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Poster: Biology & Disease Mgmt: Genetics of Resistance


Differential effects of stalk rot diseases on photosystem II photochemical efficiency among resistant and susceptible sorghum lines.
A. BANDARA (1), D. Weerasooriya (1), T. Tesso (1), C. Little (1) (1) Kansas State University, U.S.A.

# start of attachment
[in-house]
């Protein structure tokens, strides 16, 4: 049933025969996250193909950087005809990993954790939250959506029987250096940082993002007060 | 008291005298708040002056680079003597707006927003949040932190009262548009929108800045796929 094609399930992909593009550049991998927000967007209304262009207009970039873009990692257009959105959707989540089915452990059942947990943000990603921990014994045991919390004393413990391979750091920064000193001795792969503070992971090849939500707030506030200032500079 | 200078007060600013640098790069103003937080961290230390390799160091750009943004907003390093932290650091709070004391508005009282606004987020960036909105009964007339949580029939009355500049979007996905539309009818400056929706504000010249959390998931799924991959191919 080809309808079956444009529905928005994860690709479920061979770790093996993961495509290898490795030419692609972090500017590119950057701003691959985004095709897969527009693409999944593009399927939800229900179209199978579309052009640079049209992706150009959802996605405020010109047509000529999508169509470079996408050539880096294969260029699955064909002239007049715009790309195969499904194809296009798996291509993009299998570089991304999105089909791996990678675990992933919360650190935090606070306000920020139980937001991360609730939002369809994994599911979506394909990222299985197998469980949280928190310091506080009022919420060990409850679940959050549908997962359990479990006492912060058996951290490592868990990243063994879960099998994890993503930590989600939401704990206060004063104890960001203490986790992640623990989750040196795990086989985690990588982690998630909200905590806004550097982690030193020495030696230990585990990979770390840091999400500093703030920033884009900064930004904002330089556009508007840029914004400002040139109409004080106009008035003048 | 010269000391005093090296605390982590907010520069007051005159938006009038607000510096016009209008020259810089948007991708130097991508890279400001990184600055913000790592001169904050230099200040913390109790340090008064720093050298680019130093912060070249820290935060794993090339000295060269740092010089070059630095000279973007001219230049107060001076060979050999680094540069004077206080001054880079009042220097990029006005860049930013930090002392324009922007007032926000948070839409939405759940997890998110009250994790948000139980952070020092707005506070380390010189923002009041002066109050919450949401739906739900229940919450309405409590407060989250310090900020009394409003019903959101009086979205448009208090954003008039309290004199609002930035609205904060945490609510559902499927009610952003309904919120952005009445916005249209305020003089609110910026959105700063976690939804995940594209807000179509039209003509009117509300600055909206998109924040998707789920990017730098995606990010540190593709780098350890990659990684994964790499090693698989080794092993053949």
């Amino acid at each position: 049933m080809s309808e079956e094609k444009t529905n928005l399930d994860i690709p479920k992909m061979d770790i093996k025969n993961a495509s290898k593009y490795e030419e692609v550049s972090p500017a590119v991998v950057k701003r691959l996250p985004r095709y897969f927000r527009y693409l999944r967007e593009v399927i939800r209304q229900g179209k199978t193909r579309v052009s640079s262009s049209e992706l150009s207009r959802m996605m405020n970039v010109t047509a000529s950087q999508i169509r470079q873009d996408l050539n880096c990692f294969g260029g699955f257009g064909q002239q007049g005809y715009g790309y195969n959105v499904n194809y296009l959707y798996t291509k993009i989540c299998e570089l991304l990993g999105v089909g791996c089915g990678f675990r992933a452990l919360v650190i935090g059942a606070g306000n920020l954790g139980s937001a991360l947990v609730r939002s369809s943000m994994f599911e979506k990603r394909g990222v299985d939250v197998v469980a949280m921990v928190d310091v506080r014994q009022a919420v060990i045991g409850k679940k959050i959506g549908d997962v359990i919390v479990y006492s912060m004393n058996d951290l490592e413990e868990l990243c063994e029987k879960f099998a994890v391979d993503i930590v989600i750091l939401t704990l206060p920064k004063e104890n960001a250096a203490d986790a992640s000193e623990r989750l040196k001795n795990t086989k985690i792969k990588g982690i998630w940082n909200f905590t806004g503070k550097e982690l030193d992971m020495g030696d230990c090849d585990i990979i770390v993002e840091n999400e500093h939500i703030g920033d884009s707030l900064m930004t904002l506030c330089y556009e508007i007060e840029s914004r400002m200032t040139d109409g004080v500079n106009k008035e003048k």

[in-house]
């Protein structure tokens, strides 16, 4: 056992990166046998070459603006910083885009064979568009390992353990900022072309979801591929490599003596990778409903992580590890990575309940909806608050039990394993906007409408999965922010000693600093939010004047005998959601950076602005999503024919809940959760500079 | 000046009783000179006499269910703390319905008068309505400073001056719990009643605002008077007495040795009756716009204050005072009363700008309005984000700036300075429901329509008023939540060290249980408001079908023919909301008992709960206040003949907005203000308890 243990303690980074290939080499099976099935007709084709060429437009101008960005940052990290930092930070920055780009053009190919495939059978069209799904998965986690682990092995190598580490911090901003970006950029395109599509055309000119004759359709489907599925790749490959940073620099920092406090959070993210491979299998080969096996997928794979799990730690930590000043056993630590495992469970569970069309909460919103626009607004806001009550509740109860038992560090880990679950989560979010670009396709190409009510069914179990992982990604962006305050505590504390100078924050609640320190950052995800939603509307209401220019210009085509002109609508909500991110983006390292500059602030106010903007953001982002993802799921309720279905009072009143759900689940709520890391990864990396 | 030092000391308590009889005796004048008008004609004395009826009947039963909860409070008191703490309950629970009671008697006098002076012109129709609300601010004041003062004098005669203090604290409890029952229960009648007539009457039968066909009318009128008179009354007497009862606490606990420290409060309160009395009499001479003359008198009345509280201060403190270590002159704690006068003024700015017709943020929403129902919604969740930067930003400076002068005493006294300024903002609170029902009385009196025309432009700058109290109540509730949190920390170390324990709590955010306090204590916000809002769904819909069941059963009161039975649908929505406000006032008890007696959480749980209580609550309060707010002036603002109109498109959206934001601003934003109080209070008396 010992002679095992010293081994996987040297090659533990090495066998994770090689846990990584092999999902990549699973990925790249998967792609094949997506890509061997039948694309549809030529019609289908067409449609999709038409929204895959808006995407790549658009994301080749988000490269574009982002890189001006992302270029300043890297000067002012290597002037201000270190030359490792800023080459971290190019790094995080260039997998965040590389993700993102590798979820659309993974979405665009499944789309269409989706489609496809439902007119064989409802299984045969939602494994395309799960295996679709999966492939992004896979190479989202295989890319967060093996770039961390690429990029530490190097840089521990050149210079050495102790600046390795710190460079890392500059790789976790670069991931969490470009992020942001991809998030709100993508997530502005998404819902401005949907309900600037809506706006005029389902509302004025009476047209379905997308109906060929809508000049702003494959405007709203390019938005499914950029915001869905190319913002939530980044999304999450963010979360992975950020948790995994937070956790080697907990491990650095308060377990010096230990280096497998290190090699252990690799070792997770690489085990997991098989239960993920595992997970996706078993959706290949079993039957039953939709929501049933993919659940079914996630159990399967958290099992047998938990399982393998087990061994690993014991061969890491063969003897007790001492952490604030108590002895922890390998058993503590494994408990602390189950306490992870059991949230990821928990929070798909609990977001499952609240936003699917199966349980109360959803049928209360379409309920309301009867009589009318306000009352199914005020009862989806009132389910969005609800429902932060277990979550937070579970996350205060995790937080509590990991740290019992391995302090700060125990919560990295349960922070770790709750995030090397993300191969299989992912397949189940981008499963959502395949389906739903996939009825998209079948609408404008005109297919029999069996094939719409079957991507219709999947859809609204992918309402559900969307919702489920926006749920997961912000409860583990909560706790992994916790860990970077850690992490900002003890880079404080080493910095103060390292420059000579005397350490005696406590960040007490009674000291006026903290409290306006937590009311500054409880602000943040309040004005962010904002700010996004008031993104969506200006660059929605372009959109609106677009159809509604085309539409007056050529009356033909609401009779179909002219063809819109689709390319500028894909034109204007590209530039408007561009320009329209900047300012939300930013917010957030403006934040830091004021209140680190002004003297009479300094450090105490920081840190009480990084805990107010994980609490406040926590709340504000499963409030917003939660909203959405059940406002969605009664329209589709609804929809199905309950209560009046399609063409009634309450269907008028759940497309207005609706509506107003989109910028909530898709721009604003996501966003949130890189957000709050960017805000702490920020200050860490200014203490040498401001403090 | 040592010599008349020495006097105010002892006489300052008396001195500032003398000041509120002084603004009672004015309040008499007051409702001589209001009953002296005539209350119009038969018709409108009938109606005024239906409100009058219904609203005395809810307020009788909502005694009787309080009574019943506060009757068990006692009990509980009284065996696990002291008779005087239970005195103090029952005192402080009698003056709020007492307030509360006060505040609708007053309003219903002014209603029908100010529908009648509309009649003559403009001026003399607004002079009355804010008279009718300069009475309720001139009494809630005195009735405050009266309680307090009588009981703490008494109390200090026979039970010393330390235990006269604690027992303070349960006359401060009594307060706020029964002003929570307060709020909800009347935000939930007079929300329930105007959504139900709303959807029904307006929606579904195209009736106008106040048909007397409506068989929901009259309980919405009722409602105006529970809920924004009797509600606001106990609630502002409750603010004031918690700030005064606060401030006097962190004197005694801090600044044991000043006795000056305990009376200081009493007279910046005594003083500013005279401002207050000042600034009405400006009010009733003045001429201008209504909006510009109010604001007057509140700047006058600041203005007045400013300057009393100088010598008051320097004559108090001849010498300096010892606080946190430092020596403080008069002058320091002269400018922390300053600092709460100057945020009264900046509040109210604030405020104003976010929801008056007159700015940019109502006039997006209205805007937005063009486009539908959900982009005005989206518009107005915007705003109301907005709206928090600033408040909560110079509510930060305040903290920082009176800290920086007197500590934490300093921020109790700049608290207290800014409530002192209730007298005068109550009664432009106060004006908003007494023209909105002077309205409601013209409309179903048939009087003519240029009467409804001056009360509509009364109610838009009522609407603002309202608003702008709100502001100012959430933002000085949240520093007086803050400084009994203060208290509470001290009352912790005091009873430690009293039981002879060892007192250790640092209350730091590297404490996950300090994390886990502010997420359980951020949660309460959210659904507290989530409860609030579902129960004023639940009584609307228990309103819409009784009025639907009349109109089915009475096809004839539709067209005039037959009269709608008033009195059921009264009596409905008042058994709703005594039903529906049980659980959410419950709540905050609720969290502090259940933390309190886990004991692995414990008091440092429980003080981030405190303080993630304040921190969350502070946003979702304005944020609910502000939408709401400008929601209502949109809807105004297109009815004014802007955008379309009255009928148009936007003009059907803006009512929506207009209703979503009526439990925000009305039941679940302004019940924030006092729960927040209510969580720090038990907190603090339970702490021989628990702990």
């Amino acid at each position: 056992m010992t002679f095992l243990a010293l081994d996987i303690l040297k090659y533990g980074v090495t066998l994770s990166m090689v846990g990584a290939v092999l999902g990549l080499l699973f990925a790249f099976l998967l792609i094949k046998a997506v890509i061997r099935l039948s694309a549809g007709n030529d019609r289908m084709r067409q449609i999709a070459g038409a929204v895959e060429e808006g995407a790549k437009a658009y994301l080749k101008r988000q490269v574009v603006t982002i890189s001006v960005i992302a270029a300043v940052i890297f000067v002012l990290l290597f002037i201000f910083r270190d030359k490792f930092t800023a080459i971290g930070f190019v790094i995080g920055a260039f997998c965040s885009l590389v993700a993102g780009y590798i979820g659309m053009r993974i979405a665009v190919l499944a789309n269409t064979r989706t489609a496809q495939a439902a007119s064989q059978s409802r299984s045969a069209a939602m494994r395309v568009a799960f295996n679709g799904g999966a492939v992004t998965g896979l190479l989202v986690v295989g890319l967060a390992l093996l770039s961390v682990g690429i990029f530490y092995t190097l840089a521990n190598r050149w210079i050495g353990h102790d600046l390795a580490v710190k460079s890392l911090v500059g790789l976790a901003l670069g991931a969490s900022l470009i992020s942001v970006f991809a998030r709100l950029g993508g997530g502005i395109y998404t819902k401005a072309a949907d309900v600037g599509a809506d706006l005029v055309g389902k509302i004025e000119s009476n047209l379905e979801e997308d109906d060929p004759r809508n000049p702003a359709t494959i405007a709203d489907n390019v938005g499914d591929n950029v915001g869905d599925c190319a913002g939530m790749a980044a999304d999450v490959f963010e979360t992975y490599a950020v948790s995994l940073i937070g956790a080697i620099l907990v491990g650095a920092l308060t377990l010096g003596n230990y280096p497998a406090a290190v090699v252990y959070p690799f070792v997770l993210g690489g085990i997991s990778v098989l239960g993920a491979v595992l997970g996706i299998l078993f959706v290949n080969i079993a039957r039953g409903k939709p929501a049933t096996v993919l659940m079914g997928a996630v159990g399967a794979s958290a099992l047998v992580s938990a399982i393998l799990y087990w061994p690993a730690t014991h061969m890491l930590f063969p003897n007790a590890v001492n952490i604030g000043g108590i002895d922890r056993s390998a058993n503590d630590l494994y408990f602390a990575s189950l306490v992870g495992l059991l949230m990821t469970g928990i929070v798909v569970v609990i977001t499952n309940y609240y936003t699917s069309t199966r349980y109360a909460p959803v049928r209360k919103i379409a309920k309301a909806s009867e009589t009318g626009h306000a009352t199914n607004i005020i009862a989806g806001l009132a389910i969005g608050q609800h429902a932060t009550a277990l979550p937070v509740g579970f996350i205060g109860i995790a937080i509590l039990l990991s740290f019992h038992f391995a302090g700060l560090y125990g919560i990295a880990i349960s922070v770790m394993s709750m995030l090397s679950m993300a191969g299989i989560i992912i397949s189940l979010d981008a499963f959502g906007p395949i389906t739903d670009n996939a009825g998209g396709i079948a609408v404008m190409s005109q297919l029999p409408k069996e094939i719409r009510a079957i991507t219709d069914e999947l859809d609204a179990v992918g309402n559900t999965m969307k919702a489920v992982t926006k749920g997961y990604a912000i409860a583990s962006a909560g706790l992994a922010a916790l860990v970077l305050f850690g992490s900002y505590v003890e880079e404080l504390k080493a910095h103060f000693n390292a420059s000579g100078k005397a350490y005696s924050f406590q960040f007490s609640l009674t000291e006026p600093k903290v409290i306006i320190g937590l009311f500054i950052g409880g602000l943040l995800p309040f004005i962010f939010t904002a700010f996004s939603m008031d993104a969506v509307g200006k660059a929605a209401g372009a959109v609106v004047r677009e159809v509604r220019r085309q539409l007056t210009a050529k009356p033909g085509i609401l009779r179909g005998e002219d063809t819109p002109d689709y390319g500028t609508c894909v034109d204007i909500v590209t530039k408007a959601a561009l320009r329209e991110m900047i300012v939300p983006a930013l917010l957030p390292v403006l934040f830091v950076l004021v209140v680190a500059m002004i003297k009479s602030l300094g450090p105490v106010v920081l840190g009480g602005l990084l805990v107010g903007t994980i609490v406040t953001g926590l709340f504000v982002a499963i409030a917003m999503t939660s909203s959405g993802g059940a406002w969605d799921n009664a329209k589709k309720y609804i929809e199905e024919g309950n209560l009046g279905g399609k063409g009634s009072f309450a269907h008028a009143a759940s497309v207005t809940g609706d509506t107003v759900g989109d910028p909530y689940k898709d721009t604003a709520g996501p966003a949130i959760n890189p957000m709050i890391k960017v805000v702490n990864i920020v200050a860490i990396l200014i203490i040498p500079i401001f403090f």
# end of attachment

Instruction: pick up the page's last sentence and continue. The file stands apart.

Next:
Stalk rots are among the most injurious sorghum diseases worldwide. Understanding the plant physiological changes that occur during these diseases will help to uncover potential resistance mechanisms. The objective of this study was to test the effect of stalk rots on sorghum (Sorghum bicolor (L.) Moench) leaf chlorophyll content and photosystem II photochemical efficiency (Fv/Fm). Two resistant (SC599, SC35) and susceptible (Tx7000, BTx3042) lines were field evaluated in 2014 and 2015. Plants were inoculated with Fusarium thapsinum (Fusarium stalk rot), Macrophomina phaseolina (charcoal rot), and phosphate-buffered saline (control) at 14 d after flowering. Flag leaf chlorophyll and Fv/Fm were measured at soft-dough, hard-dough, and physiological maturity using a Soil and Plant Analytical Development meter (SPAD) and a chlorophyll fluorometer, respectively. ANOVA was performed with appropriate modeling for repeated measures. Compared to control, both pathogens significantly reduced SPAD (P < 0.0001) across genotypes and growth stages and the reduction was greater in 2014. Across years and growth stages, both pathogens significantly reduced the Fv/Fm (P < 0.016) of susceptible lines while no such effect was evident for the resistant lines. Despite the apparent chlorophyll reduction during disease development, the ability to maintain higher photosynthetic activity at the tested growth stages appeared to contribute to physiological resistance against stalk rot diseases